We've been having a little too much winter in our little neck of the woods. The combination of snow, single digit temperatures, and county water issues have interrupted our school year. We've only had five school days this January, and four of those were shortened days.
Today will be another shortened day.
Sometimes you have to just make the best of things.
I am thankful we now have usable water. I never realized how many times a day I turned on a faucet until I couldn't turn on a faucet for seven days. It's an eye-opening experience.
I'm also thankful for a warm place to call home. Last night at church, a young man gave a testimony about finding an unresponsive homeless man inside one of the empty homes he was checking out for work. The homeless man was suffering from hypothermia. What a reminder of all that I have to be thankful for every day!
On another note . . . .
Here's an acquisition I'd like some help with. I found it tucked in the drawer of a large hutch at an antique store. This is the only time I've ever come across a vintage piece of Jewish embroidery.
I have tried unsuccessfully to research the symbols.
I've had the opportunity to visit Israel,
and have several items from the country. I thought I'd display the piece with these special items.
I'm guessing that this embroidered piece may be a challah cover for the challah bread shared at Shabbat. I've learned several Jewish symbols, but can't seem to recognize these.
I see the bread, the pomegranate, an egg possibly, and what looks like a leg of meat.
Can you help me with this?
I'd love to understand the Hebrew words and the symbols.
Amy By the way, our two hour delay has just turned into a full snow day! Sigh . . . .
Sometimes the best way to learn about vintage linens and needlework is to study books, patterns, and pamphlets from the era of needlework or linens you enjoy collecting.
I found this delightful book in an Ohio used book store that also had quite a collection of antique and vintage books.
I've since discovered that the writer Marie D. Webster was quite a successful quilter, researcher, and pattern maker. In fact, Webster's homeplace in Marion, Indiana now houses the Quilter's Hall of Fame.
My edition by Tudor Publishing Company is one of many.
In 1990, Webster's granddaughter Rosalind W. Perry released an updated edition of this important quilt book. Check the link to see quilt pattern books by Perry which feature Mary D. Webster quilt patterns. (Guess what's getting added to my Amazon wish list!)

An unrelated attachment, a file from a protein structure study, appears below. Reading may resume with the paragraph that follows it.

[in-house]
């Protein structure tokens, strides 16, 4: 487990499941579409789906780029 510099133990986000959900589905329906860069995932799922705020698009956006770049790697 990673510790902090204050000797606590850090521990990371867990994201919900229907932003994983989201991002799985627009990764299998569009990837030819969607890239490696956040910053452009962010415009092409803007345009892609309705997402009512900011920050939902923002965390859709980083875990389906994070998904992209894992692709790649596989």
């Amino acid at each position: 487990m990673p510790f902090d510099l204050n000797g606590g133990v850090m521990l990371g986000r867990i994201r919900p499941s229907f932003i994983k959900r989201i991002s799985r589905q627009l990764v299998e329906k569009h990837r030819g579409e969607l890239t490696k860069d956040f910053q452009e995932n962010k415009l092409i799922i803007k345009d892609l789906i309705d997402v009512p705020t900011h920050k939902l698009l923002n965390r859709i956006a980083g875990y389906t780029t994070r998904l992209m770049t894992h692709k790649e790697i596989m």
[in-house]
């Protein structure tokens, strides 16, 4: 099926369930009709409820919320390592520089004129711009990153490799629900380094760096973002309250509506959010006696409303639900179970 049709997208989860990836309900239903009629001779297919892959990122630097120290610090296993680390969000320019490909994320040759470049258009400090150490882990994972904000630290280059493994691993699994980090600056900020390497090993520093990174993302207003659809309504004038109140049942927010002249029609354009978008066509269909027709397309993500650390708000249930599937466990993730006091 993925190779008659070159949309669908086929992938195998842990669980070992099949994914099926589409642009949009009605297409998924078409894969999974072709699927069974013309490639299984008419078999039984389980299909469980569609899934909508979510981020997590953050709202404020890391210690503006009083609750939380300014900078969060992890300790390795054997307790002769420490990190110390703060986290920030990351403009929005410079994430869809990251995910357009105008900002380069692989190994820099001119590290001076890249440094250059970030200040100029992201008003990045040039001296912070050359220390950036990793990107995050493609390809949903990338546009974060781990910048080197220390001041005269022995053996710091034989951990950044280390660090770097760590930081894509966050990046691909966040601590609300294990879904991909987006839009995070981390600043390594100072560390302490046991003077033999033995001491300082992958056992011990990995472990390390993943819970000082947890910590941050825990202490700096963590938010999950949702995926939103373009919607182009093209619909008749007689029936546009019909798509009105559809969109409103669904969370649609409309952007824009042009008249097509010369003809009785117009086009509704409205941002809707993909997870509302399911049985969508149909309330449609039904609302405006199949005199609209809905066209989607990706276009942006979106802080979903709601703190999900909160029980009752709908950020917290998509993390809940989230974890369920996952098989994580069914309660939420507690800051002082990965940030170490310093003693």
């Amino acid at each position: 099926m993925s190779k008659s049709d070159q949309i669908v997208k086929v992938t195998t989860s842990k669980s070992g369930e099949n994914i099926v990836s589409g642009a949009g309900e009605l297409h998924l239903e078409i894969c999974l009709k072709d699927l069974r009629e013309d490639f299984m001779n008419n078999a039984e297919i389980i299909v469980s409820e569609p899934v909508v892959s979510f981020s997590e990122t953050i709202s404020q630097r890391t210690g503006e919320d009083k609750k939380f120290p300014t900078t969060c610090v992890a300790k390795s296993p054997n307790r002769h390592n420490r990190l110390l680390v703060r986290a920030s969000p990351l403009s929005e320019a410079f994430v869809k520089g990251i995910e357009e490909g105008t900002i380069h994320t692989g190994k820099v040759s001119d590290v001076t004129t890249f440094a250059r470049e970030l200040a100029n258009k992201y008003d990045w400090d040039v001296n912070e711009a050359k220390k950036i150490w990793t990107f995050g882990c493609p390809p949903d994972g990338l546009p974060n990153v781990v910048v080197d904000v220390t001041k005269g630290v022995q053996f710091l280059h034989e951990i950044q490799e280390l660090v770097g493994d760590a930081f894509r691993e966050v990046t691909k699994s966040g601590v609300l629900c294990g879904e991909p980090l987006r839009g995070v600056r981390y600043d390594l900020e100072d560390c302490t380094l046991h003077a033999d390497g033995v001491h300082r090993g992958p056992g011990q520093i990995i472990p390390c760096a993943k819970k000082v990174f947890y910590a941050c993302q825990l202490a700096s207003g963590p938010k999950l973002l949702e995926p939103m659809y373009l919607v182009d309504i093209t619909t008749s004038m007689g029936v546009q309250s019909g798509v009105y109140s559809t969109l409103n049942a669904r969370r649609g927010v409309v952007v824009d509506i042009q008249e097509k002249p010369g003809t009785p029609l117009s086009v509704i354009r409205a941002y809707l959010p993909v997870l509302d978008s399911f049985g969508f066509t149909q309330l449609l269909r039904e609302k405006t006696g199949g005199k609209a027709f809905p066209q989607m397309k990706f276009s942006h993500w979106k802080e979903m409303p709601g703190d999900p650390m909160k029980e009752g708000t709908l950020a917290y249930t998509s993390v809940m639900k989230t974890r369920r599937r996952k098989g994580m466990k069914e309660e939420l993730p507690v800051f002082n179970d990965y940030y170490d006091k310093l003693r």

Look at this adorable sun bonnet sue quilt. It's one of fourteen color plates included in the1948 book. The quilted fence provides a story detail for these strolling ladies. Webster suggests using scraps from a little girl's outgrown clothing for the sun bonnet sue dresses.
Notice how the quilt maker used white/light pink for any flowers above the large pink border and switches to pink for any flowers that manage to land on the white inner oval. It's a subtle design choice that really makes this quilt visually stunning!
The chapter "The Quilt in America" was intriguing to this Appalachian gal. West Virginia, my home state, doesn't even get a mention in her discussion of the rural quilts of Kentucky, Tennessee, Virginia, North and South Carolina "mountain women." The mountain families are described as illiterate but industrious with women described as hard-working home-makers. (pgs. 73-74)
I don't know if this 1948 edition is "updated" or simply a reprint of the 1915 edition. The illiterate mountaineer reference would have been more reflective of 1915 rather than 1948.
Webster pointed out several stories and facts that I found interesting. For example, I loved the print and story of the Civil War era "Virginia Rose". At one point, this quilt top was buried in West Virginia to hide it from Confederate soldiers. (pg. 128)
She also describes how hand quilters were paid for their work -- by the 200 yd. spool of thread -- not by time. Quilters could receive anywhere from $1.00 - $5.00 per spool used. (Again, I am not sure if this fact is a reflection of 1915 or 1948. I suspect 1915.) ( pgs. 107-108)
I was also completely unaware of the practice of poorer quilters during the whole-cloth quilt tradition of the late 1800's and early 1900's. Apparently, poorer quilters turned over their colored patchwork quilts to exhibit the muslin backings on "top". This turning over of the quilt made the bed appear to be covered by a white-work beauty. Webster suggests that this practice probably destroyed numerous quilts. (pgs. 86-88)
I'm not sure how this practice wore out these quilts. Webster doesn't explain. (It was probably obvious during her day.) Perhaps having the white side exposed on the top allowed dirt and wear that would not have been as noticeable on colored patchwork. The muslin backing would also not have been as strong and lasting a fabric as the patchwork made from enduring clothing scraps and cotton calicoes.
I loved this read (178 pages). If you see one for sale on Etsy, Amazon, or your local used bookstore, grab a copy. It's a vintage treat!